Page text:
The Heart of America

Maetal Gerson, Milken Community High School, Los Angeles

Through art, we express the passion and freedom of the mind and soul. As a young child, I took the passionate idea to heart, banging on any piano keys I could find, calling my mom to stop the car when a particularly exquisite Palestrina Mass came on, and jumping up to conduct Beethoven’s Pastoral when I was three. For me, music spoke a language so beautiful I couldn’t help but respond. Those who have the ability to capture an essence in a brush of color, a dissonant chord, or a verse of poetry and who can sculpt that essence into something that is exquisite, are beloved. They are called Artists. One such Artist is the man, Aaron Copland. With the same passion as I, but with a specific spirit to express, Copland wrote the pieces that would, in his lifetime, label him the “father of the American sound.” The spirit he expressed was the heart of America.

To listen to Copland’s music is to peer through a kaleidoscope into America. He took tunes from the many different traditions and cultures within our nation and found a way to harmonize their dissonances to create a unifying message. Aaron Copland became famous just after the Post War years, when Americans were searching for a way to see themselves as a nation. As a young artist, Copland was already incorporating bits of Jazz, Latin, and even Klezmer music into his own works. All he had to do was to tie these tunes together to express America. Copland did not capture, but unleashed the wild rhythms of the West with his driving rhythms, and he returned time and time again to the simple and traditional Shaker melodies. In the process, he found the simple dignity and wild exuberance that was America. Above all, his music is honest at the core. It is this honesty that flows through the ears and into the hearts of all Americans who listen to Copland’s works. His universal strokes express a harmonized America.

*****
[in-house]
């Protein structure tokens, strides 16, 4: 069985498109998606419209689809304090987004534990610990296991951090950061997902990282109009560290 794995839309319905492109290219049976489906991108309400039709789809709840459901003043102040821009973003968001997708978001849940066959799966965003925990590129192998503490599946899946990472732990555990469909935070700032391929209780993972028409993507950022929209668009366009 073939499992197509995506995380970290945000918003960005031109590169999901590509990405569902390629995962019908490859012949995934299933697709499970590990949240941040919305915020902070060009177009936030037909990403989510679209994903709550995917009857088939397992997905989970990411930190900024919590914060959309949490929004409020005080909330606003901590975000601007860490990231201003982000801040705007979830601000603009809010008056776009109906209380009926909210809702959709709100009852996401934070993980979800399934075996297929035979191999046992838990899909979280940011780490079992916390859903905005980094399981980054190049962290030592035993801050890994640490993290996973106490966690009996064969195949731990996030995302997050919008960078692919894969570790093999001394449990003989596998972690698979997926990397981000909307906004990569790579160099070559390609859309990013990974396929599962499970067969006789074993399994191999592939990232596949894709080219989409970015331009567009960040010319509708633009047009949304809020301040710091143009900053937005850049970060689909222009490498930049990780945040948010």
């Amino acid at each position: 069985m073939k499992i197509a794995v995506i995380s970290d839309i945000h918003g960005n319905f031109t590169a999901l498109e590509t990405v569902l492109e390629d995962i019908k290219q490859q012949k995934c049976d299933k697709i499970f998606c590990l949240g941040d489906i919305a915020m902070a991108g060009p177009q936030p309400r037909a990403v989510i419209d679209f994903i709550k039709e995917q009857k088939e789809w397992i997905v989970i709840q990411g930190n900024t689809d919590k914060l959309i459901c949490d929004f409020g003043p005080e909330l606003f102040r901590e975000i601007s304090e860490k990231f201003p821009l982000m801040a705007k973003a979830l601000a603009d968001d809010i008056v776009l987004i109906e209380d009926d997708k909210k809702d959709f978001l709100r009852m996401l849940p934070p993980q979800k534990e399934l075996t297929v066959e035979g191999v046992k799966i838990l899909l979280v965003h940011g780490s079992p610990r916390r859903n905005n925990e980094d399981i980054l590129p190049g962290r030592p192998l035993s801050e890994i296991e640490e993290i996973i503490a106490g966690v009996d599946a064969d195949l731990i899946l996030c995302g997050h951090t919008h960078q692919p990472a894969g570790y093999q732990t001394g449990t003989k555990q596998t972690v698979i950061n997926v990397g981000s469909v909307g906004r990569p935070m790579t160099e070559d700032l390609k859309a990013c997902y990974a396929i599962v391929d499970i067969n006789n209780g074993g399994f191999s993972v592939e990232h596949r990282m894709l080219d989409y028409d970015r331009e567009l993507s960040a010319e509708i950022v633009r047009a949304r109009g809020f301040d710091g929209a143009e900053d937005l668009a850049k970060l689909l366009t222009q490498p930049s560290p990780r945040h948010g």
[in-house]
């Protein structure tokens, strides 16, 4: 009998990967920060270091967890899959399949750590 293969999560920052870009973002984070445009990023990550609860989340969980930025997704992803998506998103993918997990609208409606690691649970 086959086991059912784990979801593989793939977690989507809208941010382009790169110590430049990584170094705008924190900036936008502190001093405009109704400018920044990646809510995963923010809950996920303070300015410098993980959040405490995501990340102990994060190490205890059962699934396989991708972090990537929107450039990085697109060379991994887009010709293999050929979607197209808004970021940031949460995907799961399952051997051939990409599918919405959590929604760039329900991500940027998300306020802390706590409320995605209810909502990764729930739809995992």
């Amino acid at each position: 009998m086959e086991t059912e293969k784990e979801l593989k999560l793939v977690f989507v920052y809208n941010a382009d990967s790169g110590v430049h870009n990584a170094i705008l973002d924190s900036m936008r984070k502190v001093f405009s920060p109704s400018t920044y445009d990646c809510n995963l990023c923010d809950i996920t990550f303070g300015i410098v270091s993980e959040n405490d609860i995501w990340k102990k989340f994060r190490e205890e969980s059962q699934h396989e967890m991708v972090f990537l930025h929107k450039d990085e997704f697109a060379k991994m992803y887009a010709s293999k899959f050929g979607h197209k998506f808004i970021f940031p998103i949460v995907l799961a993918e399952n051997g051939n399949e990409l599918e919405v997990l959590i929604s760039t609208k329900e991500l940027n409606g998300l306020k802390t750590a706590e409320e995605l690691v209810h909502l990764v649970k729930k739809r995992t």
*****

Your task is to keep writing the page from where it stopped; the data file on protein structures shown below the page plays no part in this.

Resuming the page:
I have not yet seen the America that is envisioned in Copland’s music. The America I hear today is far from harmonized. Even Copland did not experience the America he envisioned in his masterpieces. He was, in fact, blacklisted during the McCarthy era.

Perhaps he wrote so deeply about his country because he understood its flaws. In the open chords and the wistful melodies, there is an unmistakable undertone and longing to be free.

Through his art, Copland reminds us that we live in a great land; one that is breathtakingly vast and that is infused to the very roots with unbridled freedom. The music dances through time, for within the deep tones lies the soul of America. This is a land of dissonances, of harmonies, and of resolutions. It is this promise of resolution that makes his music universal. The music dances through America. And it dances through me.

This essay won the second annual Norman E. Alexander Award for Excellence in Jewish Student Writing, part of Jewish American Heritage Month.